Whether you’re piping flowers, assembling a gingerbread house or decorating sugar cookies, there’s an easy way to get the right royal icing consistency for your project.
Royal icing can be prepared to stiff, medium or thin consistency, all by adjusting the water or sugar content.
- 3-D decorations
- Gingerbread houses
- Piping roses and flowers with upright petals
Prepared as is, our royal icing recipe will result in stiff consistency icing. If you need stiffer icing, prepare the royal icing recipe with 1 tablespoon less water.
- Outlining cookies
- General piping and decorating
For medium consistency, add 1/8 teaspoon of water for every cup of stiff icing.
- Flooding cookies
- Pouring on cakes
For thin consistency, add 1 teaspoon of water per 1 cup of icing. Use a grease-free spoon or spatula to stir the icing slowly in a figure 8 motion. Avoid beating or mixing vigorously, which will introduce more air bubbles into your icing.
Some projects will instruct you to thin your icing to a count of 10. This is a simple test to make sure your icing is the correct consistency for flooding. To do this, use a spatula to pick up some icing and drop it back into the bowl. If it sinks and disappears back into the icing after a count of 10, you’re good to go!
How to Fix Royal Icing Consistency
If your icing is too thin or too thick, there’s a quick and easy fix! To thicken your icing, simply add more confectioners’ sugar (you can also add cornstarch if you don’t want to add more sugar), 1 tablespoon at a time, until you reach the desired consistency.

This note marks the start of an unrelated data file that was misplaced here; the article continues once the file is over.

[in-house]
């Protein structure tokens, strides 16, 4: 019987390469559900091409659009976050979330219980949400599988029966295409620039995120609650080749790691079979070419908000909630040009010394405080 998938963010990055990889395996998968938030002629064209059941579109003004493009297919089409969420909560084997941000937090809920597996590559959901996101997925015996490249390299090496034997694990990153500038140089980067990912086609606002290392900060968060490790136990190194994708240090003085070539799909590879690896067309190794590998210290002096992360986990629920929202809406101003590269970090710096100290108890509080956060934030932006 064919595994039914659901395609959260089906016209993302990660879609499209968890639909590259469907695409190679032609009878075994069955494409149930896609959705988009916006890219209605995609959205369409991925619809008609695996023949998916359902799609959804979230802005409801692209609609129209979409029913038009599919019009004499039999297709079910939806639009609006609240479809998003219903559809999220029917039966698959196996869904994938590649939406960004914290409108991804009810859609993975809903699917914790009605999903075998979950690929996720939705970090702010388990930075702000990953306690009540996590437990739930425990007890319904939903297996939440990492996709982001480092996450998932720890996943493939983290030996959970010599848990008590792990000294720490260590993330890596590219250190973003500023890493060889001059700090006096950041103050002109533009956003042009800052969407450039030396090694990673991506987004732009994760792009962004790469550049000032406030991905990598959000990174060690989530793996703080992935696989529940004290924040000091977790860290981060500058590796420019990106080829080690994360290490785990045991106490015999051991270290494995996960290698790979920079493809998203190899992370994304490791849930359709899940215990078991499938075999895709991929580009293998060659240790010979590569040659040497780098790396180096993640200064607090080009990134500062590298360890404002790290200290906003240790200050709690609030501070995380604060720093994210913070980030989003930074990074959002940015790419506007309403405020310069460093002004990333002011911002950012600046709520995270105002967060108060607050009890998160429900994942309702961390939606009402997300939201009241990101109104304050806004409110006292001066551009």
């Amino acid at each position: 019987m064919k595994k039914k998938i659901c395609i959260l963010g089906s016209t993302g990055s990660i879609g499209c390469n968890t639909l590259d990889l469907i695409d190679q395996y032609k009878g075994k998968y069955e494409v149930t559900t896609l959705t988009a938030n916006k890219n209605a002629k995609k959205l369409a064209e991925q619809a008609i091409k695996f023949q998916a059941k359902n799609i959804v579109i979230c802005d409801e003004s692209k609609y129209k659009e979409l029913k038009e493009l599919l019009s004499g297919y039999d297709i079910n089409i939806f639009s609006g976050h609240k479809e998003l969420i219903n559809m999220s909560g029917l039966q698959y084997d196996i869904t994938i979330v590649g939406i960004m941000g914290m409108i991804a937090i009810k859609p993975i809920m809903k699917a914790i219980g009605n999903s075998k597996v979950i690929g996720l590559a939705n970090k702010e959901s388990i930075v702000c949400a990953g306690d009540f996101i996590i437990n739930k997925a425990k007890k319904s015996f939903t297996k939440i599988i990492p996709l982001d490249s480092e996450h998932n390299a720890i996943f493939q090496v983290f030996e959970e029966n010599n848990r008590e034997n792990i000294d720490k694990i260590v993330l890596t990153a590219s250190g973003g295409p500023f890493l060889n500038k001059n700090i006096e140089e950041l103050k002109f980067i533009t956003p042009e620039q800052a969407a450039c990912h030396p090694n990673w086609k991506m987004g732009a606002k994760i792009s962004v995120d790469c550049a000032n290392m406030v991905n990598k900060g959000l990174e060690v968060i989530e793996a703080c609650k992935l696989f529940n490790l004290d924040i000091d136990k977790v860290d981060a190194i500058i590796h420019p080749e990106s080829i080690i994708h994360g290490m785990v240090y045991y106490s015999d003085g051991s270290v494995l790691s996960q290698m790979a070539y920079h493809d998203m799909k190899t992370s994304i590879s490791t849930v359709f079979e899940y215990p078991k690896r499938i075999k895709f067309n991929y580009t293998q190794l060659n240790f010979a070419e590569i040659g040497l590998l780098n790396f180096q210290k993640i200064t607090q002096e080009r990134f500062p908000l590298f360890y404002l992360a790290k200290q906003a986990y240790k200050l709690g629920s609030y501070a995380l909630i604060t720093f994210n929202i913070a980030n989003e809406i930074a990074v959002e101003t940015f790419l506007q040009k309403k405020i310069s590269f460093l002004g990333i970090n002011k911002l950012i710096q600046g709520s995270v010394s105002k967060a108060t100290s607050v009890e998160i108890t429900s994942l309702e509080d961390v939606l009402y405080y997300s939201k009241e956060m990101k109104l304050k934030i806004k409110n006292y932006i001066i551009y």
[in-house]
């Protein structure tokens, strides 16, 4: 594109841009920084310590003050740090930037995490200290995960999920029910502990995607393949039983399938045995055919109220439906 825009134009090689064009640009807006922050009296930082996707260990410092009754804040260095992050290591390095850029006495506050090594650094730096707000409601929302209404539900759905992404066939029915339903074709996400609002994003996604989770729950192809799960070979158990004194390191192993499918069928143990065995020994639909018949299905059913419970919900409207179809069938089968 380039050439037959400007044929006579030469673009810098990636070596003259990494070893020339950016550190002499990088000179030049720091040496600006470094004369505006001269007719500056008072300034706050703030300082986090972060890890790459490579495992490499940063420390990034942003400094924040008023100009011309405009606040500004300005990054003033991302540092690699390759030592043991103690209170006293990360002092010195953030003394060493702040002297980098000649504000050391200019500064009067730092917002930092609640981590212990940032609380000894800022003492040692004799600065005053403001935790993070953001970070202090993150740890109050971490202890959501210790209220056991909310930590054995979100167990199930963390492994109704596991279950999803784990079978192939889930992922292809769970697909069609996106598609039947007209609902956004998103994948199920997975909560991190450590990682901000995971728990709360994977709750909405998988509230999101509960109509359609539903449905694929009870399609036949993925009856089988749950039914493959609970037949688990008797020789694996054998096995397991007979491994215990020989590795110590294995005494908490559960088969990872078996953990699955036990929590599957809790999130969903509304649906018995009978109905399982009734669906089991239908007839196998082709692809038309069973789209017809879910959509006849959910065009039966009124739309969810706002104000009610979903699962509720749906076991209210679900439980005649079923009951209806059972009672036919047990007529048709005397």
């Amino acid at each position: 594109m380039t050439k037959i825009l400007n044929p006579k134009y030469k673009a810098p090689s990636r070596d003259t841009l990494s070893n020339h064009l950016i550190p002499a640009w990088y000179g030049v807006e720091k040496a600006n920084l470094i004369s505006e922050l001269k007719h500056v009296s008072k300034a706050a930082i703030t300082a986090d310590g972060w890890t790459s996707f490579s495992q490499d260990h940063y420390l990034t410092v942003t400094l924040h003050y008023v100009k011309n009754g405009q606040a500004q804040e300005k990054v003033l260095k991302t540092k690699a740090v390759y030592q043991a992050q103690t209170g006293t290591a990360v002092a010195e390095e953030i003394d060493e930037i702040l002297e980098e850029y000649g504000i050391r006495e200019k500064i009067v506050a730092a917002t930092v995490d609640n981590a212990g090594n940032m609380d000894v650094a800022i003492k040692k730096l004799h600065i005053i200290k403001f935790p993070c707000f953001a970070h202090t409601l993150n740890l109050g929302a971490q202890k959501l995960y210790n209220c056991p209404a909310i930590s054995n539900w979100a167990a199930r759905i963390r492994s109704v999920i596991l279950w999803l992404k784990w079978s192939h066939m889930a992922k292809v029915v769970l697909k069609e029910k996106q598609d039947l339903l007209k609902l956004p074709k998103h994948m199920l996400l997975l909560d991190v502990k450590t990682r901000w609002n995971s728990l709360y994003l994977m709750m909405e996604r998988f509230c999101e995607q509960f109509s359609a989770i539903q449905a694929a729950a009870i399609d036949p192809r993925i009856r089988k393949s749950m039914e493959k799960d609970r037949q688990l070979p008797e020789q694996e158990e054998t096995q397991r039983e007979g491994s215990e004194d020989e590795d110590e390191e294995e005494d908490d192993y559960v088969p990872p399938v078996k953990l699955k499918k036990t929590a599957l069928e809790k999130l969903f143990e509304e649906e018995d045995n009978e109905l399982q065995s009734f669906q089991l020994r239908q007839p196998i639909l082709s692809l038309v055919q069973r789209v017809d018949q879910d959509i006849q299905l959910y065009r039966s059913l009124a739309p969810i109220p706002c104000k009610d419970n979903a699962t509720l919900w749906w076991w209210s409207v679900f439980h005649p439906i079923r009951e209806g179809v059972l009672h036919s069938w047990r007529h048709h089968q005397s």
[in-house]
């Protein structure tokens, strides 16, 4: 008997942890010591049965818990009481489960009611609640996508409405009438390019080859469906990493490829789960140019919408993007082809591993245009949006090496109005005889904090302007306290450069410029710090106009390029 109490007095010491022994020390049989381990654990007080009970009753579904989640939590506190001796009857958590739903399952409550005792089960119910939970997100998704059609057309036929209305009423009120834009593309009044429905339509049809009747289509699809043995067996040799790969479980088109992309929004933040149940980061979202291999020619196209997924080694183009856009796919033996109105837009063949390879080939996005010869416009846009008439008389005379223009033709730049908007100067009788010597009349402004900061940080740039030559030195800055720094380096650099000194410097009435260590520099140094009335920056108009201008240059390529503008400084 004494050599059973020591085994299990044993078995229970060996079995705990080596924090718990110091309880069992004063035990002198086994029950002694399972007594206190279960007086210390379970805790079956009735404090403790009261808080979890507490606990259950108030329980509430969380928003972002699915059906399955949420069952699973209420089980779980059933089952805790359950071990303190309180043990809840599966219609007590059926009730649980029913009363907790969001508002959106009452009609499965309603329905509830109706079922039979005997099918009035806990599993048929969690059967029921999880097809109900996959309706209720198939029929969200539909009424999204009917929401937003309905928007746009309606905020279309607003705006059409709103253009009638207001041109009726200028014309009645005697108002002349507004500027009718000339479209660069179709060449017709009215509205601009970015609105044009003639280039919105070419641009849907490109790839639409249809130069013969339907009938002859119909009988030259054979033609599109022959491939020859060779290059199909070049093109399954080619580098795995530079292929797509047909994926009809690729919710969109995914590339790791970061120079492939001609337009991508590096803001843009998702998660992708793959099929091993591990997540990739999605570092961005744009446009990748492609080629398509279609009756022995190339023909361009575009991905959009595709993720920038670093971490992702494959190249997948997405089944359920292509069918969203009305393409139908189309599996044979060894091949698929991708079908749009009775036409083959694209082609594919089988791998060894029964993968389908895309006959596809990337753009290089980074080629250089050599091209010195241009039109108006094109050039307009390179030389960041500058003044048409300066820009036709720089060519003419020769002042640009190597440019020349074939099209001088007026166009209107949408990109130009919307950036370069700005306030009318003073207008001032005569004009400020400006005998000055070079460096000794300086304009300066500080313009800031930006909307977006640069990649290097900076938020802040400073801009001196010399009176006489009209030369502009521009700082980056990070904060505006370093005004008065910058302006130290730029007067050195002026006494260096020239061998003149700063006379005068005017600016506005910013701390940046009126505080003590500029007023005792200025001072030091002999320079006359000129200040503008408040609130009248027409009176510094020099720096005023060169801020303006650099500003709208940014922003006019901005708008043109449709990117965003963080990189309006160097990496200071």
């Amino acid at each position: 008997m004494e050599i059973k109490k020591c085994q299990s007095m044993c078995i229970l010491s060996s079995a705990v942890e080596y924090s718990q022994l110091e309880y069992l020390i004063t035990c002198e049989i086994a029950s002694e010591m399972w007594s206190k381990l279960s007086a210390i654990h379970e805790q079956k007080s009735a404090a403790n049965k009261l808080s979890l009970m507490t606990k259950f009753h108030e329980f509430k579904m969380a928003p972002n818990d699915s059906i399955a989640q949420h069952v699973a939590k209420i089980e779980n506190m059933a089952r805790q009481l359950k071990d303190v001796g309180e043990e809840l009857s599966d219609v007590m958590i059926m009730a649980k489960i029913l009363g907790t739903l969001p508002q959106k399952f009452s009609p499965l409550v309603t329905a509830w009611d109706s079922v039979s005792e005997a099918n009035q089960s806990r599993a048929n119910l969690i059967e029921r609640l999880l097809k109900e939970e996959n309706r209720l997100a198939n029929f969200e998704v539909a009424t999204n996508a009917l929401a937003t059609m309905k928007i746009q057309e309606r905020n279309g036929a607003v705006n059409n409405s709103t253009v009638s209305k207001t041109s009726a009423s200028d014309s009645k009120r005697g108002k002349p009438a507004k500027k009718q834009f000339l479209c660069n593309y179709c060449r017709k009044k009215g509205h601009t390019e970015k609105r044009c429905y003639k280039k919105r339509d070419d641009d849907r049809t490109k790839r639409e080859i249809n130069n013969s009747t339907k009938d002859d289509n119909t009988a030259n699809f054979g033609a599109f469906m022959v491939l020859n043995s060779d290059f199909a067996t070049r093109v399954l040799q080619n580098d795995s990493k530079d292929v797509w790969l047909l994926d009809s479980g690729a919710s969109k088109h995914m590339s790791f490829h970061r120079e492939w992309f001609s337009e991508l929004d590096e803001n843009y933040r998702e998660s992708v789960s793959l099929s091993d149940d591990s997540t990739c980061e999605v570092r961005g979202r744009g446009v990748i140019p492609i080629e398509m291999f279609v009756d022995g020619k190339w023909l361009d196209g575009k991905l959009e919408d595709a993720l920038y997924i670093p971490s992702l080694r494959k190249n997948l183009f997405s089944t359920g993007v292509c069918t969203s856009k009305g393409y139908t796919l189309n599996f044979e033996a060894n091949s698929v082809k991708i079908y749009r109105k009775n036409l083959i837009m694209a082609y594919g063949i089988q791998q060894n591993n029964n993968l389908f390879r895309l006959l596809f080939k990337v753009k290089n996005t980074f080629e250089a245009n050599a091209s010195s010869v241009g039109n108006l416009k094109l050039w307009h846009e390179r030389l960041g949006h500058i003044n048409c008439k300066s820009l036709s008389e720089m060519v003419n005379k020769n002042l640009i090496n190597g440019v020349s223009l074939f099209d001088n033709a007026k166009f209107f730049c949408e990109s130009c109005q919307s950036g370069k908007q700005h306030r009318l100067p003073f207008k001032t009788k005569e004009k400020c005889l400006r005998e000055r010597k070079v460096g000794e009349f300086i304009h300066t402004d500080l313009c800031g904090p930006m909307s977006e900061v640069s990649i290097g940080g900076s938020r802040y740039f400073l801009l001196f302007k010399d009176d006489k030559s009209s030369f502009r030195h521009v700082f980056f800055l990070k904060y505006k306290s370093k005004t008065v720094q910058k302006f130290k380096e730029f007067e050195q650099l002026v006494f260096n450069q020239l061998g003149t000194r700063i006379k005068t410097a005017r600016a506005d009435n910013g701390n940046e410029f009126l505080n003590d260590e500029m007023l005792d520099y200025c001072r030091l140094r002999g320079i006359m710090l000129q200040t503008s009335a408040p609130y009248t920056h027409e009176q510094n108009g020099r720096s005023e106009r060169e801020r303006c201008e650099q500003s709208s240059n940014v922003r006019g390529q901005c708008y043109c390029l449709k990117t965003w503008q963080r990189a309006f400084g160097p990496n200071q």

If your icing is too thick, add water, ½ teaspoon at a time, until you reach your desired consistency.
Perhaps one of the most popular uses for royal icing is to decorate sugar cookies! A medium consistency icing is often used to outline your design, then a thin consistency icing is used to flood, or fill in, the cookie once the outline has dried.
For easy outlining, we suggest using a round #3 or #4 tip. This tip size gives you better control without putting too much stress on the decorating bag. Fine lines and detailing can be piped with a thin round #1 or #2 tip.
For flooding, you can use a round #4 or #6 tip, depending on the project, or simply cut a small tip off the end of your decorating bag.
The great thing about using royal icing for sugar cookies is that it dries hard, so you can package and gift your treats without worrying about the icing getting damaged or smudged. Make sure you allow your cookies a full 24 hours to dry at room temperature before packaging.
If you’re looking for some cookie inspiration, check out these awesome ideas, all using royal icing!
- These Dinosaur Skeleton Cookies are bound to become extinct at your dino-themed celebration.
- Create cookies that sparkle and shine with these Sparkling Stars and Diamond Cookies.
- You’ll simply fall for these easy Autumn Leaf Cookies, great for beginning decorators.
- Enjoy a little taste of summer anytime with these Summer Sun Beach-Themed Cookies.
- If you love to doodle and draw, you’ll love making edible art with these Perfectly Imperfect Freehand Cookies.
How Long Does it Take Royal Icing to Harden?